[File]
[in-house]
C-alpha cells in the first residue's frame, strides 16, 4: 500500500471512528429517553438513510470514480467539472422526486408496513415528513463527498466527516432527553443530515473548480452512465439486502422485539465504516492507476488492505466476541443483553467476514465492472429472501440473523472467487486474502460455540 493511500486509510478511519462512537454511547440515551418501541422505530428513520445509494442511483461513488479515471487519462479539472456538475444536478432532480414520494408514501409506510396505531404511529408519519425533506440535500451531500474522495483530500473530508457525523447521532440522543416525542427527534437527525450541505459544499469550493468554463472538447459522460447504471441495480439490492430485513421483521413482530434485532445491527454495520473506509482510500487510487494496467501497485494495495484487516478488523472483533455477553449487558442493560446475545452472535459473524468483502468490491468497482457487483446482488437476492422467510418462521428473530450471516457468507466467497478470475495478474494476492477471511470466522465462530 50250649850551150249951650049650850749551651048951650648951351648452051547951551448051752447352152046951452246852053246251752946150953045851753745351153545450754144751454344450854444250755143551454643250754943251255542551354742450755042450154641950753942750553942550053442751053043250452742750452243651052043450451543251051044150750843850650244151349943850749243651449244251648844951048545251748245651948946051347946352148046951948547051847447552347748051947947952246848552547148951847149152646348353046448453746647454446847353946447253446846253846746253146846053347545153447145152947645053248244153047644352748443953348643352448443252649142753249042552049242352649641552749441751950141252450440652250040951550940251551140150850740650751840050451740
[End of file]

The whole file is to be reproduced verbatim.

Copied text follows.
[in-house]
C-alpha cells in the first residue's frame, strides 16, 4: 500500500471512528429517553438513510470514480467539472422526486408496513415528513463527498466527516432527553443530515473548480452512465439486502422485539465504516492507476488492505466476541443483553467476514465492472429472501440473523472467487486474502460455540 493511500486509510478511519462512537454511547440515551418501541422505530428513520445509494442511483461513488479515471487519462479539472456538475444536478432532480414520494408514501409506510396505531404511529408519519425533506440535500451531500474522495483530500473530508457525523447521532440522543416525542427527534437527525450541505459544499469550493468554463472538447459522460447504471441495480439490492430485513421483521413482530434485532445491527454495520473506509482510500487510487494496467501497485494495495484487516478488523472483533455477553449487558442493560446475545452472535459473524468483502468490491468497482457487483446482488437476492422467510418462521428473530450471516457468507466467497478470475495478474494476492477471511470466522465462530 50250649850551150249951650049650850749551651048951650648951351648452051547951551448051752447352152046951452246852053246251752946150953045851753745351153545450754144751454344450854444250755143551454643250754943251255542551354742450755042450154641950753942750553942550053442751053043250452742750452243651052043450451543251051044150750843850650244151349943850749243651449244251648844951048545251748245651948946051347946352148046951948547051847447552347748051947947952246848552547148951847149152646348353046448453746647454446847353946447253446846253846746253146846053347545153447145152947645053248244153047644352748443953348643352448443252649142753249042552049242352649641552749441751950141252450440652250040951550940251551140150850740650751840050451740